My greatest rant about the book is how Collins did not successfully manage to tie the loose ends.  I think the ending is a bit rushed. Okay, so Gale is in District 2, “with a fancy job” and perhaps kissing “another pair of lips”. That’s it? After throwing him in a tangle of love triangle and troubles and whatnot with the main characters, that’s his fate? He did not even appear in the last chapter. I’m not rooting for Gale-Katniss by any means, but I think the guy deserved a more concrete ending. And what about the other tributes? Johanna Mason, Enobaria? Their fates aren’t mentioned, and I think I've somewhat grown fond of Johanna in this book so I really minded. Effie appeared briefly, but there are no further details. I’m happy that in the end, Peeta and Katniss are together—not enmeshed in a happily ever after, but in a real, human ending, still haunted by nightmares, still nursing wounds that would never heal. But I have this tingling feeling about the unanswered questions left by Collins. Almost like a hurried finish to a fanfiction, to be honest.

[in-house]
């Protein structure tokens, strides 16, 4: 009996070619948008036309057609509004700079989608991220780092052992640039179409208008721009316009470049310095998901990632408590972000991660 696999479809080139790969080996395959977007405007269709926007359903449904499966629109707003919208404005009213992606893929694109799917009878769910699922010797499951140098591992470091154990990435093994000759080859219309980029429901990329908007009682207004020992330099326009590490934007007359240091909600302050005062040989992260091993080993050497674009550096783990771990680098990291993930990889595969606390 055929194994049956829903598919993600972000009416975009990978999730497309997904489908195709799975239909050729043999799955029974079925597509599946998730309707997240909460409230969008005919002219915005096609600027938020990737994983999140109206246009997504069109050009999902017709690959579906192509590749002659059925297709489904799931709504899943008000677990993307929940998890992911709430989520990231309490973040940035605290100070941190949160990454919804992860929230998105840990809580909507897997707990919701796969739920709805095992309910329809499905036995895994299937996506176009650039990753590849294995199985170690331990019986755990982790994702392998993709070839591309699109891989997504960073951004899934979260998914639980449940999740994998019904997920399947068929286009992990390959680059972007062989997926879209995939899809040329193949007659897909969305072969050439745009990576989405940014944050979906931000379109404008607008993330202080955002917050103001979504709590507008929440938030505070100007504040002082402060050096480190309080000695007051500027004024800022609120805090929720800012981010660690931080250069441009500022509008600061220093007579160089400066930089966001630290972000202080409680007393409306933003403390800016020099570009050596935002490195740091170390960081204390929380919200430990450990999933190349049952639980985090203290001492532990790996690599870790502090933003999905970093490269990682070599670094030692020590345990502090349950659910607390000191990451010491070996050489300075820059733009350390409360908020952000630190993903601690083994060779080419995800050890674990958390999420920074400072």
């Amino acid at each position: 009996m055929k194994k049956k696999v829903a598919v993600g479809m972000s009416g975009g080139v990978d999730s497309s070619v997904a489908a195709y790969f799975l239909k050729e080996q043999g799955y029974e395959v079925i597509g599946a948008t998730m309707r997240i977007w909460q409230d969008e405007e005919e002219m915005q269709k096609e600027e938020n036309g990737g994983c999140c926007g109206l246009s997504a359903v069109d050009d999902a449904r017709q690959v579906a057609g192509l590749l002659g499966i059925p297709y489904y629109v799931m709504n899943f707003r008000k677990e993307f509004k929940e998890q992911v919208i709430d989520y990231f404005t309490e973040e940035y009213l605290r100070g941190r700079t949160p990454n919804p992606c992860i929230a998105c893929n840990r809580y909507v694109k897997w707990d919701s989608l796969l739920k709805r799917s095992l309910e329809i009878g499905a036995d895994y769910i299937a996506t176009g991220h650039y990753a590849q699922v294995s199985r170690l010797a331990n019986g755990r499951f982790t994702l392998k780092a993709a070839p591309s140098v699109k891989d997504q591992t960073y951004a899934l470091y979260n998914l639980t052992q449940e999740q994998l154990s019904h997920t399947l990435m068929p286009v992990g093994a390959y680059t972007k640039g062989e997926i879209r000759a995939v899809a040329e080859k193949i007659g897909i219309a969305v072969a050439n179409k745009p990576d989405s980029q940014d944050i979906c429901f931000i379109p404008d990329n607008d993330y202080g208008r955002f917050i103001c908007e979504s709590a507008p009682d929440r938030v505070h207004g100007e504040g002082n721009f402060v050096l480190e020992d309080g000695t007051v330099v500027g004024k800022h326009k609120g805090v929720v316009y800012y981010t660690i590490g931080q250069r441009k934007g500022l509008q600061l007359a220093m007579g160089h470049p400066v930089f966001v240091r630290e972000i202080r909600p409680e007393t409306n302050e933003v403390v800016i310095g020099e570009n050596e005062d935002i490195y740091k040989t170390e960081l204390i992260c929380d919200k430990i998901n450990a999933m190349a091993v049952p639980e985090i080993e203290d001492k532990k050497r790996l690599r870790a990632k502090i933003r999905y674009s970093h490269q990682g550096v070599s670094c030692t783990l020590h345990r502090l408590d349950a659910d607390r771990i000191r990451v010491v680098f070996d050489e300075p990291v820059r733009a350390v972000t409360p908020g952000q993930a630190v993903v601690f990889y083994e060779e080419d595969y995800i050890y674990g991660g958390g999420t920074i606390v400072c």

Reiterating what I said, I still love this book despites its flaws. It was definitely not my favorite among the three--The Hunger Games and Catching Fire are tied on the first place. LOL. Now I felt like I’ve lost a friend again, after turning that last page. Nevertheless, I’m glad to say that I now have a new favorite trilogy. <3

Friday, September 3, 2010

Review: Catching Fire

The Games maybe over, but the Capitol wants revenge.

After winning the seventy fourth Hunger Games, Katniss Everdeen and Peeta Mellark go back to District 12, expecting to finally live a peaceful life. However, their last act in the arena—the very cause why both of them are declared winners—was done against the harsh rules of the Capitol. Katniss and Peeta discovered that because of this, they have unwittingly helped to create a spark of rebellion among the districts. Our protagonists must again strive to survive—not only for themselves, but for their loved ones as well.